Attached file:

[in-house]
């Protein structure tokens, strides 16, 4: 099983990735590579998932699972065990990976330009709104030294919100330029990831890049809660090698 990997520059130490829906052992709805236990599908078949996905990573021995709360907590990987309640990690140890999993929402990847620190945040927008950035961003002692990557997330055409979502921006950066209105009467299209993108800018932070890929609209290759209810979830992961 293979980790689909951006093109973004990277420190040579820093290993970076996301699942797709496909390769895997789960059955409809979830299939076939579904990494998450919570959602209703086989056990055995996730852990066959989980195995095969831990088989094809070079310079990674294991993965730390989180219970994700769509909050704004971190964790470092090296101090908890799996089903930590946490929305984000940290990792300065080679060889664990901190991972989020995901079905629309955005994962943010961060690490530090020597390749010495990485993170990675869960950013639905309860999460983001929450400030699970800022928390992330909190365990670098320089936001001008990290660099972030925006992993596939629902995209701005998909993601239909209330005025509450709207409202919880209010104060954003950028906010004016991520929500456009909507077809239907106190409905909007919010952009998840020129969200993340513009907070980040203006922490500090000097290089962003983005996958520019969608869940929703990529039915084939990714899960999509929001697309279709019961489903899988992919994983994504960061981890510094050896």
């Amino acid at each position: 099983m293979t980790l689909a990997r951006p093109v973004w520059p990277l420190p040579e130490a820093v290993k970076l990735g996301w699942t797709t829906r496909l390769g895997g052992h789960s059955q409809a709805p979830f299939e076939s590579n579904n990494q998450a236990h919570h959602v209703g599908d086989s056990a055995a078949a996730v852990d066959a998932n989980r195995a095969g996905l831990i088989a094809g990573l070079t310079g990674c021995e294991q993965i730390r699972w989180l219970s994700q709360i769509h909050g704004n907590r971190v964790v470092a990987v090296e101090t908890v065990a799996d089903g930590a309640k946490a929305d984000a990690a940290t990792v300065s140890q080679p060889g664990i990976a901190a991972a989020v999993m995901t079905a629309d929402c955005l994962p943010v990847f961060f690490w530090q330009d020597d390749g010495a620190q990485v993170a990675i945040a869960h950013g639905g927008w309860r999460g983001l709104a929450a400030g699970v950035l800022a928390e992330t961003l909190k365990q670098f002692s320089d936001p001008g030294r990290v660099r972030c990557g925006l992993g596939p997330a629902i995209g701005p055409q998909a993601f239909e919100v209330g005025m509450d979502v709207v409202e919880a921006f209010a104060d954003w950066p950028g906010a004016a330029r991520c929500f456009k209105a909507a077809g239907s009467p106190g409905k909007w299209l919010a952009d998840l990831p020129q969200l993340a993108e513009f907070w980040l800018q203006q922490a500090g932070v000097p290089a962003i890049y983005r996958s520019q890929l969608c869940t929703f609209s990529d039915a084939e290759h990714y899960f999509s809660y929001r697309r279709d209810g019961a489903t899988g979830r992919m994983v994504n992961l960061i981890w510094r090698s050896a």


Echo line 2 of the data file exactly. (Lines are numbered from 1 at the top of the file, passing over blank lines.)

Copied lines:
């Protein structure tokens, strides 16, 4: 099983990735590579998932699972065990990976330009709104030294919100330029990831890049809660090698 990997520059130490829906052992709805236990599908078949996905990573021995709360907590990987309640990690140890999993929402990847620190945040927008950035961003002692990557997330055409979502921006950066209105009467299209993108800018932070890929609209290759209810979830992961 293979980790689909951006093109973004990277420190040579820093290993970076996301699942797709496909390769895997789960059955409809979830299939076939579904990494998450919570959602209703086989056990055995996730852990066959989980195995095969831990088989094809070079310079990674294991993965730390989180219970994700769509909050704004971190964790470092090296101090908890799996089903930590946490929305984000940290990792300065080679060889664990901190991972989020995901079905629309955005994962943010961060690490530090020597390749010495990485993170990675869960950013639905309860999460983001929450400030699970800022928390992330909190365990670098320089936001001008990290660099972030925006992993596939629902995209701005998909993601239909209330005025509450709207409202919880209010104060954003950028906010004016991520929500456009909507077809239907106190409905909007919010952009998840020129969200993340513009907070980040203006922490500090000097290089962003983005996958520019969608869940929703990529039915084939990714899960999509929001697309279709019961489903899988992919994983994504960061981890510094050896």